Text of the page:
Researchers surveyed 737 adult patients visiting six family medicine clinics to determine their willingness to include blood tests (venous and point-of-care [POC]), as part of the diagnostic work-up for respiratory tract infections (RTIs), and their knowledge of the value of antibiotics for RTIs. Responses to survey questions about willingness to receive blood tests included “somewhat willing,” “very willing,” “neutral,” “somewhat unwilling” or “very unwilling.”

Although 87.3% of respondents stated they preferred to avoid taking antibiotics for RTIs, 64% of those who had visited a doctor for RTI within the past 12 months had received antibiotics. Assessment of patient knowledge revealed that only 37.9% understood that antibiotics offer the most benefit for bacterial infections.

Overall, 63.1% of respondents were somewhat or very willing to have venous blood drawn and 79% were somewhat or very willing to have a POC fingerstick test to help determine antibiotic use for RTI. The most frequently cited reasons patients gave for willingness to have a fingerstick test were doctor recommendation (68.8%), the speed of the results (53.8%), and if it helped the doctor decide whether antibiotics were needed (41.3%).

According to researchers, the findings suggest disparities related to gender, race, ethnicity and age in both knowledge about antibiotics for RTIs and willingness to consider blood tests for RTIs.

“For family physicians, our results suggest that the majority of adult patients prefer to avoid taking antibiotics for RTIs and that patients are strongly guided by what their family physician recommends in terms of the need for additional testing for RTIs,” Schwartz and colleagues wrote.

“While a fairly substantial body of evidence exists on the effectiveness of [C-reactive protein] POC tests to safely reduce antibiotic use for RTIs in primary care ... to our knowledge no trials of this test have occurred in U.S. primary care settings,” they continued.

The researchers concluded that the results of this and other recent studies support the need for research to evaluate the role and efficacy of office diagnostic tests in U.S. primary care settings to safely reduce antibiotic use. – by Savannah Demko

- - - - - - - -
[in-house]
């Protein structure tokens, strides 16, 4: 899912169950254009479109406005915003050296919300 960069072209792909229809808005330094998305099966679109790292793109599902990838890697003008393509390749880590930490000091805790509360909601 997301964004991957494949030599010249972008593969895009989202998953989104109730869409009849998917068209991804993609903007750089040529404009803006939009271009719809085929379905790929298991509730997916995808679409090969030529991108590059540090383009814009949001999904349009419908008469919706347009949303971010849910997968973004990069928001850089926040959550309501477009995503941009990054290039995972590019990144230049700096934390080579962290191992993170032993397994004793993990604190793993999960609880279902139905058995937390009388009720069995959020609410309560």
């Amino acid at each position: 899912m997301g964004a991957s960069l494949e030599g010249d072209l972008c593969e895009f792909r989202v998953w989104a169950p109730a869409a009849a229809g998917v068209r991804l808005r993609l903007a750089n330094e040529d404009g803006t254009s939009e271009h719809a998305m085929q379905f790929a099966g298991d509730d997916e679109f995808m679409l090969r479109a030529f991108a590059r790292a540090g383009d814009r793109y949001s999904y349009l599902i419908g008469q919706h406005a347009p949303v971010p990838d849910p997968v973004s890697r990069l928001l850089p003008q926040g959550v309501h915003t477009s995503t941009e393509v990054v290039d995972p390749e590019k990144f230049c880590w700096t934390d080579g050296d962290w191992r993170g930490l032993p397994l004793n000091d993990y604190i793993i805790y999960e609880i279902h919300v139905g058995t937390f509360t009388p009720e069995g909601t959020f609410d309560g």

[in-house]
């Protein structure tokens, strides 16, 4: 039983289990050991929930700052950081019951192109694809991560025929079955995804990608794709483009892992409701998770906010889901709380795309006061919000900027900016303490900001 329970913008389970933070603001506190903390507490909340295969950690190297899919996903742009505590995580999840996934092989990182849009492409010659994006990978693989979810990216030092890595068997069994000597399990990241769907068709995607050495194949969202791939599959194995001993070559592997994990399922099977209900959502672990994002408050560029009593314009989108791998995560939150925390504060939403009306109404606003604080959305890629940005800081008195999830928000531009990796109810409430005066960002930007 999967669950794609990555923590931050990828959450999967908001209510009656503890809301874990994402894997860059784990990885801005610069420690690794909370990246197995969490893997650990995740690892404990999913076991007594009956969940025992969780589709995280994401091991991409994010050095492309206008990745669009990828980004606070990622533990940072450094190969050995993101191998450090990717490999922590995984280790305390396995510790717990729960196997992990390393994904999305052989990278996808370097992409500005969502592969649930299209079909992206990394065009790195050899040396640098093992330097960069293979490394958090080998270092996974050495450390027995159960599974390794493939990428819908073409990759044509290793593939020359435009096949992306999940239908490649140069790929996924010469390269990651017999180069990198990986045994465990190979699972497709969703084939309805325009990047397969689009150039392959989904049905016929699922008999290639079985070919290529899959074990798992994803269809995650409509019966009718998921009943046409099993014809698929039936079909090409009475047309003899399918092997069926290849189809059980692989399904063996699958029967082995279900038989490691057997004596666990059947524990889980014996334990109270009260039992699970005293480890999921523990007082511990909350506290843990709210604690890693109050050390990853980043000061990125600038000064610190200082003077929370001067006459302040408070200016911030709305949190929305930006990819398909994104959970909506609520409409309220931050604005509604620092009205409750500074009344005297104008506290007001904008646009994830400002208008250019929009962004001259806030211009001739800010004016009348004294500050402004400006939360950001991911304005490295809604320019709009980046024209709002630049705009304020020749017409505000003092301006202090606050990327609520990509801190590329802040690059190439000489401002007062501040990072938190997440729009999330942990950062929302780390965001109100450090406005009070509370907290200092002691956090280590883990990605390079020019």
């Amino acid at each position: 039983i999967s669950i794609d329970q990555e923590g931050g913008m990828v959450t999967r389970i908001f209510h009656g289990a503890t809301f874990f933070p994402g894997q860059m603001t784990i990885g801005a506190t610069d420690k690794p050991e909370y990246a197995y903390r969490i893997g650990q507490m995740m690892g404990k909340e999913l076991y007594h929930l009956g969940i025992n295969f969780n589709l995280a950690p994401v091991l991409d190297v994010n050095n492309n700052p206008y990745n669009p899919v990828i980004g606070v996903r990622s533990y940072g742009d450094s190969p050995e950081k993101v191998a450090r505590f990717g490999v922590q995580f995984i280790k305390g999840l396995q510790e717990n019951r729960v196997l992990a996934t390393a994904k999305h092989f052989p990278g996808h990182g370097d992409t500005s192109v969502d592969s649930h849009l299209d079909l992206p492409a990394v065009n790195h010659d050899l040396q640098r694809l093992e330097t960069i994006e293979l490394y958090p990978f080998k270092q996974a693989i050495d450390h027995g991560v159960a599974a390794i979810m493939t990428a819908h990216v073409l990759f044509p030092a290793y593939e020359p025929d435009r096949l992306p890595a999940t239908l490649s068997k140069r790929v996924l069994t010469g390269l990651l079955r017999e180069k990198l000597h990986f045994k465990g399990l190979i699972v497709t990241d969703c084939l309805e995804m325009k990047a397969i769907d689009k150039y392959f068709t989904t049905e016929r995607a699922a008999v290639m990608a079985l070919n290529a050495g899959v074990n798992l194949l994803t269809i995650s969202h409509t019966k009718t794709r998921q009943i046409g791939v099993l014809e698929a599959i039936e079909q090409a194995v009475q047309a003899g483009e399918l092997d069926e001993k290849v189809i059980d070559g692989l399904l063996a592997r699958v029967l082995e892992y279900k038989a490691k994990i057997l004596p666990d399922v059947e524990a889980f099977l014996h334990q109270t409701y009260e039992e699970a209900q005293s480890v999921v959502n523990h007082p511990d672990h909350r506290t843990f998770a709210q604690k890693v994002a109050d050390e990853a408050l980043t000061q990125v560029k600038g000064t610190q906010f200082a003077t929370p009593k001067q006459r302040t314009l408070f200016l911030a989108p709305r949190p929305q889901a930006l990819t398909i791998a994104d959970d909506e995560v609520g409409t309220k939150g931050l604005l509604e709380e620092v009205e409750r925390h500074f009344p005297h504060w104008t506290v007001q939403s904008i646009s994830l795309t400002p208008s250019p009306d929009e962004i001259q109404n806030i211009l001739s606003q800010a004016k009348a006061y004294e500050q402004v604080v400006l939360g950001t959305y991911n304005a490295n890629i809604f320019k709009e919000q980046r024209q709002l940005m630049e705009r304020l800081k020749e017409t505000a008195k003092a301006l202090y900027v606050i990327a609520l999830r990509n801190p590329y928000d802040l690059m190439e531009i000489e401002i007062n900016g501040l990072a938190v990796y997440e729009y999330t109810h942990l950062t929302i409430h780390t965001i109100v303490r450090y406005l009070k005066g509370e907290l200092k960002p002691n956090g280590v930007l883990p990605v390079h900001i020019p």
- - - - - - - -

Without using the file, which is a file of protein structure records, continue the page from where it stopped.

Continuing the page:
Disclosures: Schwartz reports no relevant financial disclosures. Please see the study for all other authors’ relevant financial disclosures.

 

 

    Perspective
    Susan C. Bleasdale

    Susan C. Bleasdale

    In this article, researchers evaluated perceptions of point-of-care testing for C-reactive protein to help make decisions about whether a patient needs antibiotics. Their findings suggest that most patients are willing to consider tests to discover what is wrong with them, which isn’t unexpected. However, for upper respiratory infections, often a physician has the clinical skills to differentiate whether a patient needs antibiotics. Evaluating symptoms and physical exam could be adequate. For example, if you have a patient with a respiratory tract infection that’s likely viral, you prescribe symptomatic relief. If the patient isn’t feeling better, they come back and are re-evaluated and a physician considers additional tests to evaluate the need for further treatment.

    Primary care physicians may be under the perception that when patients come in for a visit, they may have to give patients some “deliverable,” such as antibiotics, or testing. When we give patients tips like “get plenty of rest,” and “stay well hydrated,” this may be a rather unsatisfying encounter for both parties, especially for the patient who was expecting an antibiotic and the PCP who feels that all he or she can do is offer them advice. Although they queried patients about perceptions of antibiotic use, it was somewhat biased question; it was not about patient perception of whether antibiotics help them but whether they want treatment that is not recommended by their physician. This article appears to offer a rather non-specific test to fill that perhaps unconscious need to provide a concrete “deliverable” to patients.  

    • Susan C. Bleasdale, MD
    • Susan C. Bleasdale, MD Clinical Affairs Committee, Infectious Diseases Society of America Medical director, Infection Prevention and Control, Medical director, Antimicrobial Stewardship Program University of Illinois Hospital and Health Sciences System, Chicago

    Disclosures: Bleasdale reports no relevant financial disclosures.